Suing the poor bastard that the Candy Crush assholes stole from doesn't make them look less like assholes either. Neither does intentionally copying other games just to be dicks, while simultaneously stealing Namco's IP. The makers of Candy Crush seem like serious, hardcore douchebags to me.
 
2014-03-30 06:40:20 PM  
A ripoff of a game having more success than the originals?  I'm sure the makers of Crush the Castle and Bejeweled are shocked that such a thing could occur.
 
2014-03-30 06:44:10 PM  

ArcadianRefugee: zimbach: This sort of thing goes back at least as far as some knockoff version of Monopoly, wherein among other differences the board wasn't laid out in a square.

Except Monopoly, itself based on a previous game, is so freaking old it shouldn't be protected by copyright any longer.

But they have money, so....


And all those Mickey Mouse copyright extension acts. I think we're about due for another one of those to crop up.
 
2014-03-30 06:46:11 PM  
Excuse me, I'm off to drink the world's bitterest beer and play Munchman
 
2014-03-30 06:49:19 PM  
My pron version rip off is ready to drop. Beefy Wings (TM). Look for it in the app store of your choice.
 
2014-03-30 06:57:46 PM  
Was the knock-off free?

That could explain some things....

I'd hate for my livelihood to depend upon the whims of iPhone users. That would suck ass. Don't blame yourselves dudes.
 
2014-03-30 06:58:19 PM  

untaken_name: FTFA: You know, 'simple to learn, impossible to master.'"

Wait, you guys are complaining about poor clones and you can't even get the Bushnell quote right? Hahhahahahahahah.


Not only that, mastery is an important part of the cycle

/game designer
 
2014-03-30 07:16:18 PM  

spamdog: Was the knock-off free?


Yes, it is.

And to the makers of Threes:

difficult ≠ better

The fact that only six people in the world have gotten 6144 and no one has beaten the game yet does not mean you made a better game.  If difficulty were the way we measured quality, ET for the Atari 2600 and Battletoads would be considered two of the greatest games ever made.
 
2014-03-30 07:26:24 PM  
I'm not sure how people play those Candy Crush Bejeweled type games without going insane after 15 minutes.
 
2014-03-30 07:30:55 PM  

Teufelaffe: spamdog: Was the knock-off free?

Yes, it is.

And to the makers of Threes:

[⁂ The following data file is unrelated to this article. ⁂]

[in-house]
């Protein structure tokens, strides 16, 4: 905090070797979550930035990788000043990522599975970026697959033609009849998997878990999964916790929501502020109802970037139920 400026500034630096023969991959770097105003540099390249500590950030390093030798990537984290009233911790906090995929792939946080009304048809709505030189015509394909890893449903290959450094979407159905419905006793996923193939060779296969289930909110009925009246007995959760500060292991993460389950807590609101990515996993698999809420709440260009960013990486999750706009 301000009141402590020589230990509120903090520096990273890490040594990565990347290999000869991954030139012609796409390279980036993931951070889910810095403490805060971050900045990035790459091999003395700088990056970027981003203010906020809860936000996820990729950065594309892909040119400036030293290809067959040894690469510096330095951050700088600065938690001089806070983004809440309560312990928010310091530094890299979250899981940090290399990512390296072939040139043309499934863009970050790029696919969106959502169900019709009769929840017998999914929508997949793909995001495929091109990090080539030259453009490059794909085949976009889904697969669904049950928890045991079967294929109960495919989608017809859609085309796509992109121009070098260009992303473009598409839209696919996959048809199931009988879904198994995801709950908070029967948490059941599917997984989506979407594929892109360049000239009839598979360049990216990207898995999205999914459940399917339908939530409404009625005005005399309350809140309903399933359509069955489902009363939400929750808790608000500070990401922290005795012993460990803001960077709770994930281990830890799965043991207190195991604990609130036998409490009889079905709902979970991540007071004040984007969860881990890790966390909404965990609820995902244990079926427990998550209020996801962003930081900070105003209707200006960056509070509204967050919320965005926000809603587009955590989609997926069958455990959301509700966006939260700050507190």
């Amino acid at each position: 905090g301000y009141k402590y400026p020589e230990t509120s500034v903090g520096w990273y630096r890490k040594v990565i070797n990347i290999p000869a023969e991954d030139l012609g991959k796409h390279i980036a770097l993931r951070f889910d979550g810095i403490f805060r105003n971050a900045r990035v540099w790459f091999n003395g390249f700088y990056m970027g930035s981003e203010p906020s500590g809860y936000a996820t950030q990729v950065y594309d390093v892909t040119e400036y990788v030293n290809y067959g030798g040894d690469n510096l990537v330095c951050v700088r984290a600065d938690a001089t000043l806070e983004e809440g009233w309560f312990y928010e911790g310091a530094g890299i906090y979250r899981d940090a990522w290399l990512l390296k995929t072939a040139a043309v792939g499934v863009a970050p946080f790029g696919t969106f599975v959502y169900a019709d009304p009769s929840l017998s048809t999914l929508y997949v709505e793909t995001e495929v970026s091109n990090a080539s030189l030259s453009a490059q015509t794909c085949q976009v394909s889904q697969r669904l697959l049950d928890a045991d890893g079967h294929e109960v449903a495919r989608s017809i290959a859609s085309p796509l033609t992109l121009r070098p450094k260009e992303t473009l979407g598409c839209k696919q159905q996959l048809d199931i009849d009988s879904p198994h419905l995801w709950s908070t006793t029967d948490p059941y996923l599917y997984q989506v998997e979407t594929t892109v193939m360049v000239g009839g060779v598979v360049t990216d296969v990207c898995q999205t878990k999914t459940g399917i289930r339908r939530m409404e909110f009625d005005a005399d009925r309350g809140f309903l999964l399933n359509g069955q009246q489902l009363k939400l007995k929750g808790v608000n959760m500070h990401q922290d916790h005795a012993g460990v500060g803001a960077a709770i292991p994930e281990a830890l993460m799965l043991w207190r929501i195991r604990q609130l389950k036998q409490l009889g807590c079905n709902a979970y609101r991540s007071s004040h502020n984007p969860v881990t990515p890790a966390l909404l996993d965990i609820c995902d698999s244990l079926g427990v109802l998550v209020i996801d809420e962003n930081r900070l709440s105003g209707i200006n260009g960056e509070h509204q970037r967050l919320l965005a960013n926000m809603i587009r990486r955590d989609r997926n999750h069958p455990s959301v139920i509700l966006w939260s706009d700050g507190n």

difficult ≠ better

The fact that only six people in the world have gotten 6144 and no one has beaten the game yet does not mean you made a better game.  If difficulty were the way we measured quality, ET for the Atari 2600 and Battletoads would be considered two of the greatest games ever made.


Are you trying to imply that Battletoads ISN'T one of the two greatest games ever made? You, sir, have offended my dignity.
 
2014-03-30 07:49:28 PM  
Yet another example of how technology changes and people don't.

 A couple decades ago my dad, uncle and grandpa came up with a card game that had a board with it. It was a numbers game of sorts (I was too young to understand it very well). Anyway, after playing it many many times to work out the kinks, they took it to a famous game manufacturer, who shall remain nameless only because I can't say with certainty it was the folks I'm thinking of.

 Well, the company looked it over, thanked them for coming in, but declined to produce the game.

 Within that year, a game nearly identical to it was out in stores produced by that company. Naturally it had been changed *just* enough where it wouldn't be worth the time of a couple of 9-5'ers to take it to court. Such is life.

 The only upside it all of it was, in changing the game just that little bit, they ended up destroying some of the more intricate parts of it that made it interesting a re-playable. The game languished for a while and then quietly died.

/my dad still has their original game in the game closet.
//csb
 
2014-03-30 07:55:21 PM  
my grandfather was a plumber

thanks nintendo
 
2014-03-30 07:56:30 PM  
"Is Threes a better game? We think so," Sirvo wrote. "To this day, only about six people in the world have ever seen a 6144 and nobody in the world has yet to 'beat' Threes.

And that is why you're not selling as well.
 
2014-03-30 07:59:27 PM